I’m at sea? I save whichever one is most likely to help me! That probably means the idealistic hero, though I’d really rather spend time with the tragic villain on a normal day...

9. It’s time to kill a much-loved character – that pesky plot intrudes. Do you just type it up, heartlessly, or are there any strange rituals to be performed before the deed is done?

Heartlessly. And maybe a little gleefully.

10. Embarrassing typo time. I’m always typing thongs instead of things. One day, that’ll land me in trouble. Care to share any wildly embarrassing typing anecdotes? If, you know, the wrong word suddenly made something so much funnier. (My last crime against typing lay in omitting the u from Superman.)

I’m sure I have, but I can’t think of any at the moment. But I tend to add extraneous Es to the end of words, thus creating a Ye Olde English effect.

11. I’ve fallen out of my chair laughing at all sorts of thongs I’ve typed. Have you?

If I’m typing thongs, I’m probably falling out of my chair laughing...

12. You take a classic literary work and update it by throwing in rocket ships. Dare you name that story? Pride and Prejudice on Mars. That kind of thing.

Dammit. I am currently writing Pride and Prejudice in Space. Back off!

13. Seen the movie. Read the book. And your preference was for?

Almost always the book, though there are sometimes movies that are improvements. Hannibal, for example. Much better movie than book. But that’s rare.

14. Occupational hazard of being a writer. Has a book ever fallen on your head? This may occasionally happen to non-writers, it must be said.

More than once, I’m sad to say.

15. Did you ever read a series of books out of sequence?

When I was a child, I read the Trixie Belden books as I could get them—and in the days before internet, that meant whenever the bookstore had a new one I hadn’t read. So I got used to reading them out of order.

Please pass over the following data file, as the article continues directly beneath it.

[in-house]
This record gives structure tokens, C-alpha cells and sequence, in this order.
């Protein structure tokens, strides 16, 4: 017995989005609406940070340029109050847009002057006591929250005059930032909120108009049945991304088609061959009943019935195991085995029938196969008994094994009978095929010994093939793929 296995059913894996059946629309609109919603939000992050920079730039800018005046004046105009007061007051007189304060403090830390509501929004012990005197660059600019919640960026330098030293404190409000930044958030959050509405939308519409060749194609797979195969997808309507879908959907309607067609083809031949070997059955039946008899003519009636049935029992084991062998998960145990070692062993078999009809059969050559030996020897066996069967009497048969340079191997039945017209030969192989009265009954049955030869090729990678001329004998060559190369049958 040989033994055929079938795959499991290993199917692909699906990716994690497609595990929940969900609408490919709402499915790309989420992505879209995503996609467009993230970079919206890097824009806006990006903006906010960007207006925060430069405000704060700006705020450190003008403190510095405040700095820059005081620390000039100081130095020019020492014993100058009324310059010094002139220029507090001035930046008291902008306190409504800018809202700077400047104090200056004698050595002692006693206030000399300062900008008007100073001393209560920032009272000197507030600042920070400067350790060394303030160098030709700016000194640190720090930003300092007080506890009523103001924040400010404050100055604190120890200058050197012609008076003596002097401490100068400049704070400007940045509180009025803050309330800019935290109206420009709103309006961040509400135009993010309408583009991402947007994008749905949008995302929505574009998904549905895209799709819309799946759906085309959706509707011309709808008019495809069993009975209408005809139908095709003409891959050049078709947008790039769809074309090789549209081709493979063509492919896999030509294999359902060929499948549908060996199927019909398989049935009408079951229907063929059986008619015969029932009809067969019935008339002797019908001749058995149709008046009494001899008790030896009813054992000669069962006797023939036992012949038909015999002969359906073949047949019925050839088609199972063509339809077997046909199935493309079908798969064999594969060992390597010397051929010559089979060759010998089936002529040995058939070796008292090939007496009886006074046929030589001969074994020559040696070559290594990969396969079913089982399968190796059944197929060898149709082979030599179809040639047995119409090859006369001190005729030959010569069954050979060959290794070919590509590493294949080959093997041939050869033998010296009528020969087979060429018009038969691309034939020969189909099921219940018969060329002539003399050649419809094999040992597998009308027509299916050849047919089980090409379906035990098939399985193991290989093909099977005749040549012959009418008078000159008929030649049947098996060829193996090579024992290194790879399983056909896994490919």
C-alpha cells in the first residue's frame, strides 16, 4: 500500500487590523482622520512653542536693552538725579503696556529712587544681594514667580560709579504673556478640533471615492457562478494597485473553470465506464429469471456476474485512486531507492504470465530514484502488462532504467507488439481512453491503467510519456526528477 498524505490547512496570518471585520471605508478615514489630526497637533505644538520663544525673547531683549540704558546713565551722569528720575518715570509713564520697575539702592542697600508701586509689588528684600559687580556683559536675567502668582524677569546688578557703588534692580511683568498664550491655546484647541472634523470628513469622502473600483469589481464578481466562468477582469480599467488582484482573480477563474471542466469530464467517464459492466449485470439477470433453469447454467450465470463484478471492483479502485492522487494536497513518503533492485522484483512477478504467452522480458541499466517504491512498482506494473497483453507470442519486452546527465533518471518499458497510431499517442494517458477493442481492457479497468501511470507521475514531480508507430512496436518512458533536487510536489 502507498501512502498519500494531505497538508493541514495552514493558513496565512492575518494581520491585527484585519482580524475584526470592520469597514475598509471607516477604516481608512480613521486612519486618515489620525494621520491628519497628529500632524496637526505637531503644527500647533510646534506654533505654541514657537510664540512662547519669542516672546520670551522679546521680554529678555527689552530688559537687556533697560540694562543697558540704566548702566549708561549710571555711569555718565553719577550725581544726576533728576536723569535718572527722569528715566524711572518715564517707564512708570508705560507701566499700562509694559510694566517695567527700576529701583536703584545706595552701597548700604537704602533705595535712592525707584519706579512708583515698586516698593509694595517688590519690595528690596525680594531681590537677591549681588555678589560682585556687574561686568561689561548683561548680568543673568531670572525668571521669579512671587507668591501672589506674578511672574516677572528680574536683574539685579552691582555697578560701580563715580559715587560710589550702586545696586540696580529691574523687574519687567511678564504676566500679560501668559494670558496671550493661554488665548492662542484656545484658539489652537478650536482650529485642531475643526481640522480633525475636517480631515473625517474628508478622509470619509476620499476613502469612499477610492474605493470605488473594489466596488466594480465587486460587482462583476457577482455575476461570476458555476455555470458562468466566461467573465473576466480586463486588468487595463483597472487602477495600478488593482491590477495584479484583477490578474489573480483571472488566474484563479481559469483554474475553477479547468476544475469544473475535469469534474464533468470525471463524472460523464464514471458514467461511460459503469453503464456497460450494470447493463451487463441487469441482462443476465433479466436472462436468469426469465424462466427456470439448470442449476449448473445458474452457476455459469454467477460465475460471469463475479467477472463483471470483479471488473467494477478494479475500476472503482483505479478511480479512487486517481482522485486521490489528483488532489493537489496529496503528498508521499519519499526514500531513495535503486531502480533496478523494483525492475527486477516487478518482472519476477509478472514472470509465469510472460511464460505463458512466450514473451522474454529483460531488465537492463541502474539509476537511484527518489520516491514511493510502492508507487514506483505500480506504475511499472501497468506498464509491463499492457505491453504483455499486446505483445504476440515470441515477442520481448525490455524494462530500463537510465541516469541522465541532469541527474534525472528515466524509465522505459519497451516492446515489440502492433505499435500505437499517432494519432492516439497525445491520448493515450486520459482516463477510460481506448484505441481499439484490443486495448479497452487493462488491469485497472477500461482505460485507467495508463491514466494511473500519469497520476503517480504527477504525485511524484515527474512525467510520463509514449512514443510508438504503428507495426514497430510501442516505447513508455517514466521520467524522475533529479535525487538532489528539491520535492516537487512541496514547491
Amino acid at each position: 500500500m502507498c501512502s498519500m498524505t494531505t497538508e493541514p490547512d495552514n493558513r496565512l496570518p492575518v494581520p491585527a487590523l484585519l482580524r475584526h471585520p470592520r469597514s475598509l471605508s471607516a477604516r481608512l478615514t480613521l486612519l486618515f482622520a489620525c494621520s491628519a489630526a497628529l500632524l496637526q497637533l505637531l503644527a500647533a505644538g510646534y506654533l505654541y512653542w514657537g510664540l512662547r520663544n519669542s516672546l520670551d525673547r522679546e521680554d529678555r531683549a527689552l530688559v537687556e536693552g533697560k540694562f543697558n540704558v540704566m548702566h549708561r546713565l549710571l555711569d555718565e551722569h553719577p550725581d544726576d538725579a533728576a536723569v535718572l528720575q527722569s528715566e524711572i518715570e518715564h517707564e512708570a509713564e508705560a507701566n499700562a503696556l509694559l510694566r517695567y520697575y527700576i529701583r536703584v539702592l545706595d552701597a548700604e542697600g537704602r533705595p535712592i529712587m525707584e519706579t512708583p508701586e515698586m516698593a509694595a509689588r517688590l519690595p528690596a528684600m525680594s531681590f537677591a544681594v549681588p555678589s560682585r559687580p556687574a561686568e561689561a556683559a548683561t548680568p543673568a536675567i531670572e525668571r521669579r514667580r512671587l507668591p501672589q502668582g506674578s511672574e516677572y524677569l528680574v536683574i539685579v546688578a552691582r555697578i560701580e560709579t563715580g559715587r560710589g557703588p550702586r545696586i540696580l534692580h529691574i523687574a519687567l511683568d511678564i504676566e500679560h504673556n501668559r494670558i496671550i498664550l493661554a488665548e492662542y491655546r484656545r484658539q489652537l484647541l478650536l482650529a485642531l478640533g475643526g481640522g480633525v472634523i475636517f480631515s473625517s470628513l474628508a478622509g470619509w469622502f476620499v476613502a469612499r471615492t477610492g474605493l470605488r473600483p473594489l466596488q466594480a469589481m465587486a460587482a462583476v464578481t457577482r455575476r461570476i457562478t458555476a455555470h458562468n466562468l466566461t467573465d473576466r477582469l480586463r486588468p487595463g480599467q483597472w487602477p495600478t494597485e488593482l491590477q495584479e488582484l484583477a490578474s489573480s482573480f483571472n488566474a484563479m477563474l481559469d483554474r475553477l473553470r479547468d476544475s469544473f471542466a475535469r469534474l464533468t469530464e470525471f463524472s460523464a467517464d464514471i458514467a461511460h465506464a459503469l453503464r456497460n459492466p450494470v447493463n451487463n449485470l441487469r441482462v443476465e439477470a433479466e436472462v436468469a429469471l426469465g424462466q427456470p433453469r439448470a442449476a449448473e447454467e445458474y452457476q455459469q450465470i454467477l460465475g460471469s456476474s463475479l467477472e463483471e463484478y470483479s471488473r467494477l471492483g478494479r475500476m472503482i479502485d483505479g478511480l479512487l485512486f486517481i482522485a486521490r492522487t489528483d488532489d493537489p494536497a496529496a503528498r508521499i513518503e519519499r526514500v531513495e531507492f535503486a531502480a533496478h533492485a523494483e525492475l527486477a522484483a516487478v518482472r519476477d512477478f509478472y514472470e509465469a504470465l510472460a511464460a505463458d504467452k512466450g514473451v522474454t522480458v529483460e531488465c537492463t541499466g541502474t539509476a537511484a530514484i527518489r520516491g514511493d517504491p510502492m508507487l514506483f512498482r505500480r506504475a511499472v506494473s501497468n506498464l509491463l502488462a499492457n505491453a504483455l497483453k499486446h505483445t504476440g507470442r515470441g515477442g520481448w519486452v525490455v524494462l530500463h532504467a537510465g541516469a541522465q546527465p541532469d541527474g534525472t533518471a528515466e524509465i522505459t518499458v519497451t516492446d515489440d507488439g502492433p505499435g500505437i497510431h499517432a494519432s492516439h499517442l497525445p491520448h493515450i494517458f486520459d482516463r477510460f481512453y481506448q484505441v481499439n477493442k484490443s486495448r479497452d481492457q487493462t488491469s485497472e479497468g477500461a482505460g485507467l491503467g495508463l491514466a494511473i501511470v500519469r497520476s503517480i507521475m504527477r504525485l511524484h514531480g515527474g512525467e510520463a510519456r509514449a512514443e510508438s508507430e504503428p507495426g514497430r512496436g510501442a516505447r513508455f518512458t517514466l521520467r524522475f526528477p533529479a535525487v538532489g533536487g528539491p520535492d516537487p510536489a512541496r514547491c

16. You encounter a story just as you are writing the same type of tale. Do you abandon your work, or keep going with the other one to ensure there won’t be endless similarities?

I keep going. My story will almost certainly be different. That’s what I’ll tell myself, anyway.

17. Have you ever stumbled across a Much-Loved Children’s Classic™ that you’ve never heard of?

Hm. Probably?

18. You build a secret passage into your story. Where?

Under the ancient, crumbling castle for a Gothic touch.

19. Facing the prospect of writing erotica, you decide on a racy pen-name. And that would be…

Desiree Bleu.

20. On a train a fan praises your work, mistaking you for another author. What happens next?

I’d probably simply smile and say thanks—why embarrass someone over something like that?

Here's Margo's blog: Margo Bond Collins.
   And here's here Amazon Author Page.
    I answer my own questions on this page of Margo's blog.
Author of Waking Up Dead, international bestselling paranormal mystery, Solstice Shadows Publishing, 2013;  and Legally Undead, Vampirarchy Series #1, forthcoming from World Weaver Press in 2014.